I’m working on a project and like all of my projects I start with an outline. In the outline for this project, I noticed that the main character goes through some things that make him look foolish and weak; in fact he looks extremely weak. My initial thought was to change the parts of the outline and sequentially the story to make the main character seem wise, strong, and incapable of being mistreated. Basically, I wanted him to be perfect.
Then something said to me, “Don’t change a thing.” The more I pondered it, the more it made sense to leave the outline as it is and therefore portray the main character of the story as indeed flawed emotionally, spiritually, and physically. Why should I try to paint this perfect person, this hero that’s all powerful and ultra-cool, this suave cat that cannot be duped? He should be who is. In the end, his imperfections will make for a great story of redemption and if nothing else, the story will be entertaining.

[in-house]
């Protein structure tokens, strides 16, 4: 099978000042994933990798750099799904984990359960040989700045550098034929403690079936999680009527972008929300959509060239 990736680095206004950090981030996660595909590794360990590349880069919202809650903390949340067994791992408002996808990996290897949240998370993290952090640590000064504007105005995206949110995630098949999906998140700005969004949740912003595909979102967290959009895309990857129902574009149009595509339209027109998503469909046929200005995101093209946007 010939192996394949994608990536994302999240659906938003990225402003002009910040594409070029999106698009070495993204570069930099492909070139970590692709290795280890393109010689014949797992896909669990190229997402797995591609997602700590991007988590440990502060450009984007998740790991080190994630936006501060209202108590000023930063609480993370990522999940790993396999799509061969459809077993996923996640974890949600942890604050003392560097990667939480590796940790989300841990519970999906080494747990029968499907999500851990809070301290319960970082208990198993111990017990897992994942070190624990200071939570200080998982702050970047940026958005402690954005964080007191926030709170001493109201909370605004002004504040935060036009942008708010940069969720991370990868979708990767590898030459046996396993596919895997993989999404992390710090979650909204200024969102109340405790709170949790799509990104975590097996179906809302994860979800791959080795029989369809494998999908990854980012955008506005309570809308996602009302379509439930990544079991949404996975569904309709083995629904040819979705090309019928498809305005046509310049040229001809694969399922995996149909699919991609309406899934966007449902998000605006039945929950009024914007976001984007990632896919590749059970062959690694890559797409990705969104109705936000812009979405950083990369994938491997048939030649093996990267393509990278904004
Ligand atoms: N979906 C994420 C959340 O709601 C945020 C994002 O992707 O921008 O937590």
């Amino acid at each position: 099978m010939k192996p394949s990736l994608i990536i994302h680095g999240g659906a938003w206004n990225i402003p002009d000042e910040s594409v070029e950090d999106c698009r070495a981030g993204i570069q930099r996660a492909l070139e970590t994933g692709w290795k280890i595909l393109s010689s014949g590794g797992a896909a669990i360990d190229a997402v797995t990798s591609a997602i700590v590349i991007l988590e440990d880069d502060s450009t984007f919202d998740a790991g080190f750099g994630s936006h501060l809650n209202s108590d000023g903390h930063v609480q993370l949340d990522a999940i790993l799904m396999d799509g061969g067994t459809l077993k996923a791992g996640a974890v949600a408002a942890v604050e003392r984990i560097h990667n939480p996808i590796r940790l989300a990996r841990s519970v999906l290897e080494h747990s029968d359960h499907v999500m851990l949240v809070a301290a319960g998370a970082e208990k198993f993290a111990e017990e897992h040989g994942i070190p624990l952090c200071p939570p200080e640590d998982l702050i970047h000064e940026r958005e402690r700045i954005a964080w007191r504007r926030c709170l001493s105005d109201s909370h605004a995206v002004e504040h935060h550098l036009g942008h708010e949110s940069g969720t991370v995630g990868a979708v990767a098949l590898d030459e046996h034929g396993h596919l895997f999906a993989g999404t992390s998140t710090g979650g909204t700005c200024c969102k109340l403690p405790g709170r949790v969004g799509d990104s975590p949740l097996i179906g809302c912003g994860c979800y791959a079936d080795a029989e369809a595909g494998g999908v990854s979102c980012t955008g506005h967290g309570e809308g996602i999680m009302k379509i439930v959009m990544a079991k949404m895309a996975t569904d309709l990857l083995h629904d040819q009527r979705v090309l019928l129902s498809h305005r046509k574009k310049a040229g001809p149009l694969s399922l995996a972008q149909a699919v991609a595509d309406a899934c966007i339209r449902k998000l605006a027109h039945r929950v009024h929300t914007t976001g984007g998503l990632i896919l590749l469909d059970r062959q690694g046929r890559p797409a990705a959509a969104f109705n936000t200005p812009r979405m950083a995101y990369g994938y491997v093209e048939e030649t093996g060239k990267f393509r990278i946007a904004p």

In writing fiction I create characters, give them names, physical attributes, and personalities. Even though the stories, characters, and locales are completely created by me, the author, I do not take this creation lightly. Authenticity is key. That is why you find authors like Eric Jerome Dickey actually spending time in cities that he uses as settings for his novels. You want the reader to feel that what they’re reading is believable. So the character of this upcoming project will be imperfect because we all have sinned and fallen short of glory. And the imperfections of this main character, freely displayed by his author, should make for a perfectly interesting story.